2014 was another tumultuous year for the global economy. Although on a global level economic growth strengthened, some of the world’s largest economies disappointed or even fell back into recession – including Brazil and Italy. Consumer expenditure looks to have reached US$43.7 trillion in the year, the number of households surpassed 2.0 billion for the first time and China overtook the USA to become the world’s largest economy in PPP terms.
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In 2014, consumers epitomise contradictions. A desire for everyone to indulge in luxury and instant gratification expressed by the need for an even smarter smartphone, a passion for apps, a faster route to purchase and a real craving for the visual. However, in parallel, are the struggle for better work/life balance, the concerns of eco-worriers, an appreciation of frugality and imperfection, and a longing for the authenticity of home and community. Other dominant consumer trends include the importance of eating right, the ‘people’s choice’ ruling the online world and a set of adaptive post-recession consumer coping strategies that have become the new normal for many.
Driven by the rising interconnectivity of digital devices and access to fast broadband, the Internet of Things (IoT) has the potential to transform traditional relationships between consumers and their environment. In essence, IoT signifies the capability to connect everyday devices and appliances, such as fridges, toothbrushes, thermostats and watches, to web-based networks. This integration opens up a number of new segments, ranging from data-analysis instruments for both businesses and consumers, to small-screen advertising, digital device updates and a variety of communications add-ons. However, IoT is only at present applicable to advanced markets, which have strong IT infrastructure, while infringements to consumer privacy are also a potential concern.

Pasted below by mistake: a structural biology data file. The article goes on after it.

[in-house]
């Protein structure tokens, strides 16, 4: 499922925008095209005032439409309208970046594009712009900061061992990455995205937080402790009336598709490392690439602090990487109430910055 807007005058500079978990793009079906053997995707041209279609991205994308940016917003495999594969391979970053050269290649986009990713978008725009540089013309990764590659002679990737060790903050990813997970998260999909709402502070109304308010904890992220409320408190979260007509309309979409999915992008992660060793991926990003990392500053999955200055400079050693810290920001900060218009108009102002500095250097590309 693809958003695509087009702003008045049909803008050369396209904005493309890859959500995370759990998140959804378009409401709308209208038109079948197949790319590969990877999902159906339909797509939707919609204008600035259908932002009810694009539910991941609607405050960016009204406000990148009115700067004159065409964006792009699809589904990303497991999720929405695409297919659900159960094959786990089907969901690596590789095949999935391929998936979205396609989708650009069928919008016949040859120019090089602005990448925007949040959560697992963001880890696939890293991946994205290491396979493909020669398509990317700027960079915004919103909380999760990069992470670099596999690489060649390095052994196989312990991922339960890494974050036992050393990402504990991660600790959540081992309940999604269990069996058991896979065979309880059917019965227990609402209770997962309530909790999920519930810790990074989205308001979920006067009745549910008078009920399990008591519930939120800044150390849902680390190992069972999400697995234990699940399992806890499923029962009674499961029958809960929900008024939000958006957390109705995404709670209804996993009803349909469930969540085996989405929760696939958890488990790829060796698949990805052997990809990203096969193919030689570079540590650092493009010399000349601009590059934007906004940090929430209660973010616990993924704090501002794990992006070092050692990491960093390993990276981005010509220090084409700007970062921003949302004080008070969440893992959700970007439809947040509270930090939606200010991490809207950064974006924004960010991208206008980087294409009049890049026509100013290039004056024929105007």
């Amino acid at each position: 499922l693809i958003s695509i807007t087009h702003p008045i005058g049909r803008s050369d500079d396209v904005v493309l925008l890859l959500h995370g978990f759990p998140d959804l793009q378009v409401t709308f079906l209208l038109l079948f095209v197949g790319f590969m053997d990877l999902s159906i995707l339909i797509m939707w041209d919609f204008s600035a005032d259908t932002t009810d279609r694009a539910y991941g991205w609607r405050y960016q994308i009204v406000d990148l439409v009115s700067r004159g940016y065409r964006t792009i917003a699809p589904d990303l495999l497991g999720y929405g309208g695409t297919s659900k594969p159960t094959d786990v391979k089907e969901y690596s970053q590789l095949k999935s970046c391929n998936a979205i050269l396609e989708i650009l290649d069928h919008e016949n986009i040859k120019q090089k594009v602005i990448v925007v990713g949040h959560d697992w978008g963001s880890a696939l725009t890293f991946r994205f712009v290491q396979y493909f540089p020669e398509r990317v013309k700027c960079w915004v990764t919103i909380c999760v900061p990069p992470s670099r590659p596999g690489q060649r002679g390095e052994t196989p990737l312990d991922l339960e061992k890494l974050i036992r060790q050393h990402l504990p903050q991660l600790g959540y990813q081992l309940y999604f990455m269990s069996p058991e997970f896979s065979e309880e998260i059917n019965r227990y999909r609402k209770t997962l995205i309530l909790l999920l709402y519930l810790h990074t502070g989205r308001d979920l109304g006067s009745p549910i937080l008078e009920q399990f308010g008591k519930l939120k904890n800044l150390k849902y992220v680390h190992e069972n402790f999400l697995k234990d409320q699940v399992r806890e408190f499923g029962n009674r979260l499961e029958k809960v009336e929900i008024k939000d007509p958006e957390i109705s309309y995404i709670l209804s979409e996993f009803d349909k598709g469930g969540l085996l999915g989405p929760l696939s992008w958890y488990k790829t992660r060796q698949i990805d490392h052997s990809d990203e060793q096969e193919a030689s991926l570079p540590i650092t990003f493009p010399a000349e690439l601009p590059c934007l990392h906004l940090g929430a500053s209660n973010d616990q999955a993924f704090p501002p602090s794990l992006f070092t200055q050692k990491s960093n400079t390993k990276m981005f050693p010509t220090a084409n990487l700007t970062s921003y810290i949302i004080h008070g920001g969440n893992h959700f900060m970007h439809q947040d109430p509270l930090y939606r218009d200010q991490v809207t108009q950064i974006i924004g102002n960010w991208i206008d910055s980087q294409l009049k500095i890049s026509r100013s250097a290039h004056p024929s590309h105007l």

TV continues to dominate the ad market in most emerging market economies (EMEs), as it helps businesses reach the majority of consumers in these markets. Growth in TV adspend has been strong in Asian Pacific and Latin American EMEs, while it is set to decline in emerging Eastern European countries where TV possession rates have reached saturation point. TV adspend in EMEs will, however, face competition from the online segment, as Internet usage soars and consumers spend more time online.
Emerging market economies (EMEs) have witnessed diverse changes in their political stability since 2010, with important implications for business environments and economic growth. While persistent and rising political turmoil has undermined investor and consumer confidence in countries such as Egypt and Ukraine, economies like Indonesia and Chile have seen growing capital inflows as a result of improvements in political stability and their business environments.